• Opportunity to sign up for a drawing
  • Social media share buttons
  • Sign up for a free download
  • Invitation to sign up for a webinar or free class
  • Announcement of an open house or community event you sponsor

6. Arbitrary Advertising

If you are paying for advertising on social media, make sure you take advantage of the platform’s tools to target your ideal client or unique audience. Without targeting, it is unlikely you will see a positive return on your investment as the right people won’t see your ad. Examine your advertising analytics, keep what works, and discard what does not.

7. Minimal Promotion

You want to ensure your social media content is promoted by others and across the web. Ask your law firm’s team to promote the firm’s social media posts and accounts on their own individual social accounts. Let people know which social media platforms you can be found on by including links to all your social media accounts on your website, email signature, promotional materials, newsletters, and on each social media page.

8. No Blog

A law firm blog is crucial for search engine optimization (SEO) and can help build your social media following. When individuals find your blog content relevant and valuable, they will engage with it — often by sharing it on their own social media platforms. Post blog links on all of your social media accounts to increase traffic to your law firm’s website and keep the circle going.

9. Lack of Relationships

Social media is about being “social.” In other words, it’s about building connections with your current and potential clients. To build more relationships, share others’ content you think your followers would find helpful, and tag those whose content you share. When you link to other articles or content, credit the author and always mention your sources. When you share their content, they are likely to return the favor later and share your content when it is interesting and on-point for their followers. In this way, you increase your connections exponentially.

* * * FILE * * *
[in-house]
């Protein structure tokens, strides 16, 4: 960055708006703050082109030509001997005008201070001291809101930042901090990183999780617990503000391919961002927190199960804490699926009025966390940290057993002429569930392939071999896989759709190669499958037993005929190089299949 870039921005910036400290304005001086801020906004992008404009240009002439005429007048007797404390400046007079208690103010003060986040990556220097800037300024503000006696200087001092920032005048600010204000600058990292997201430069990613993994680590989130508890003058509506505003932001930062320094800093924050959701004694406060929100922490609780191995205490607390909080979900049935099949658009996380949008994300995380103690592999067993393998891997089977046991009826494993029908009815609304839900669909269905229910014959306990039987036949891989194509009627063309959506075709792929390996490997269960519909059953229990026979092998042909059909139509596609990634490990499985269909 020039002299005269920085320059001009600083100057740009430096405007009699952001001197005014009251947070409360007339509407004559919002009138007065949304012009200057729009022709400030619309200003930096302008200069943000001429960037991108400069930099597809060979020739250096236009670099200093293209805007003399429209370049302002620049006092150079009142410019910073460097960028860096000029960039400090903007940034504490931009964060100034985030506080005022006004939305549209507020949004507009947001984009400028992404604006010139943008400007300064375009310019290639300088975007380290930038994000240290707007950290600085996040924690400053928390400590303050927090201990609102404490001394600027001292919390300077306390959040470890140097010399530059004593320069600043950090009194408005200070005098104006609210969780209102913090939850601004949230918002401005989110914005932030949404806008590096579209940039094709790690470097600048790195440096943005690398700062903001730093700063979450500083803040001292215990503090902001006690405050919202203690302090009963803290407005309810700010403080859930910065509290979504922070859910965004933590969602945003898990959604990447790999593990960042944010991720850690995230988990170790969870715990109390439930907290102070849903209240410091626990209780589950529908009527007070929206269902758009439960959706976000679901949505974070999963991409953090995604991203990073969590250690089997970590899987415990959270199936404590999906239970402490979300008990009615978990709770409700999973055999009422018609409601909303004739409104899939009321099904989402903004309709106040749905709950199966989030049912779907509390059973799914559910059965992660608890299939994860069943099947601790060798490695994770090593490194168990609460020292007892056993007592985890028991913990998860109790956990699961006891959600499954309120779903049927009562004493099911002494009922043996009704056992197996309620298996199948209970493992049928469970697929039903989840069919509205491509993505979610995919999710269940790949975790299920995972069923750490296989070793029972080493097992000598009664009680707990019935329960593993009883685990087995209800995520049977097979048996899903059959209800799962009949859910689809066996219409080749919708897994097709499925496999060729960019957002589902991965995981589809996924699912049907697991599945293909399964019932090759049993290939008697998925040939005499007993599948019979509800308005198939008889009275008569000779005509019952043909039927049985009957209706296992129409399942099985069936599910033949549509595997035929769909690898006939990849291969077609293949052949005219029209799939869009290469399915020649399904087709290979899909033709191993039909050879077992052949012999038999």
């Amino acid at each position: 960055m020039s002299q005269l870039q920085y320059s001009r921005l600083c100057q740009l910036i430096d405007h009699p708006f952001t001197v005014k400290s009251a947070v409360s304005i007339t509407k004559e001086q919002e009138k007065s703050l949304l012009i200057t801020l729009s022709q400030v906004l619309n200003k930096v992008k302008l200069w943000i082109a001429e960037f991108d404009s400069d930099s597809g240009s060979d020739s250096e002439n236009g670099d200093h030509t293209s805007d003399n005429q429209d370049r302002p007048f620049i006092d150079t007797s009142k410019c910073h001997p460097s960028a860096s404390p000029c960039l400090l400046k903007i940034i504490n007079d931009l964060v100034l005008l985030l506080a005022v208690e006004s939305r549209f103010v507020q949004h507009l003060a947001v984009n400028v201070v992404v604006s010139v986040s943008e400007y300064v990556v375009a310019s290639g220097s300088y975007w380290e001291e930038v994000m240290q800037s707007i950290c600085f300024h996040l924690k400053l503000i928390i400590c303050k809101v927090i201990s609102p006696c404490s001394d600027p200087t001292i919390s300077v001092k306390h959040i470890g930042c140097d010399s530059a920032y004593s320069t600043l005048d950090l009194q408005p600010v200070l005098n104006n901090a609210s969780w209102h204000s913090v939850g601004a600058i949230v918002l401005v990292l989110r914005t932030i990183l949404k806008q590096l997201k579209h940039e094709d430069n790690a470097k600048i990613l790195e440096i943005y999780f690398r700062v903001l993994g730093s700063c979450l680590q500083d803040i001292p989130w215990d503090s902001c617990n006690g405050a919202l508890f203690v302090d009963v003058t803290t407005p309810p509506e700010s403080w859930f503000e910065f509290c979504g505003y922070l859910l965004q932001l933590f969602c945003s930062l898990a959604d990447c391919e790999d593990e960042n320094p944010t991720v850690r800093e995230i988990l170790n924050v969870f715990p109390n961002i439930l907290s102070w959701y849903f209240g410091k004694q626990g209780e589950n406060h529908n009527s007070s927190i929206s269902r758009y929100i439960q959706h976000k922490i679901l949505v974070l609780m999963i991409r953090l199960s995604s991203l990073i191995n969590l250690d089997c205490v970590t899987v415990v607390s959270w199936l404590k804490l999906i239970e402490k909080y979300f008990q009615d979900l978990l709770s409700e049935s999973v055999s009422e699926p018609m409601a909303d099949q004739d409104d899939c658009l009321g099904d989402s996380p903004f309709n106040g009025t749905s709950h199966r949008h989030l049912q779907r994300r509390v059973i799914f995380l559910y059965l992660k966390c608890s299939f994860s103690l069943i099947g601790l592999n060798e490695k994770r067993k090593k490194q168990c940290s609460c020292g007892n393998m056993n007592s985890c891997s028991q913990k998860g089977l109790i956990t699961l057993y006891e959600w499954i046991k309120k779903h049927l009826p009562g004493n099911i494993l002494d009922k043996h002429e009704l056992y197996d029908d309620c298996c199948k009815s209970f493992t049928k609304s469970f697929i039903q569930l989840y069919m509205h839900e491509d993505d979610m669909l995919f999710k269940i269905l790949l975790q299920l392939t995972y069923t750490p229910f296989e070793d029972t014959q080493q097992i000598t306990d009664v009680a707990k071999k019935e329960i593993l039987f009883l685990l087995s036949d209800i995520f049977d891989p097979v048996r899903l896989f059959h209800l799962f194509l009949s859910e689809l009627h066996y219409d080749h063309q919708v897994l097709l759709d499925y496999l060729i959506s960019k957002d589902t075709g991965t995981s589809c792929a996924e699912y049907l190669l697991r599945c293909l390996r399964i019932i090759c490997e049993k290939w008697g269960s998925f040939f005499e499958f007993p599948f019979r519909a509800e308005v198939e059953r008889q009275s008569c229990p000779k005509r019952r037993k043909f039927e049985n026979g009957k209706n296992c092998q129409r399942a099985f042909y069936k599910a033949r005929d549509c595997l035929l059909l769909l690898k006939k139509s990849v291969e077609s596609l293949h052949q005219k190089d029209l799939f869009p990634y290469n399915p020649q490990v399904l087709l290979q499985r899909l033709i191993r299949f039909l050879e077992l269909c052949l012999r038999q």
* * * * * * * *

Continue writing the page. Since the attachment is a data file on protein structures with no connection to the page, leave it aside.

Focusing Your Social Media Strategy

There are many reasons why your law firm’s social media engagement may be underperforming. If you are pursuing too many platforms, settle in where your ideal audience hangs out and focus your energies there. If your busy schedule makes writing quality content difficult, invest in outsourcing the kind of material that will attract and engage visitors. Staying focused on the needs of your target client can help you develop a reliable reputation and allow you to gain more traffic in the future.

Illustration ©iStockPhoto.com

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Annette Choti Annette Choti

Annette Choti graduated from law school 20 years ago, and is the CEO and owner of Law Quill, a legal digital marketing agency focused on small and solo law firms. Annette used to do theater and professional comedy, which is not so different from the legal field if we are all being honest. She can be found on LinkedIn or at annette@lawquill.com.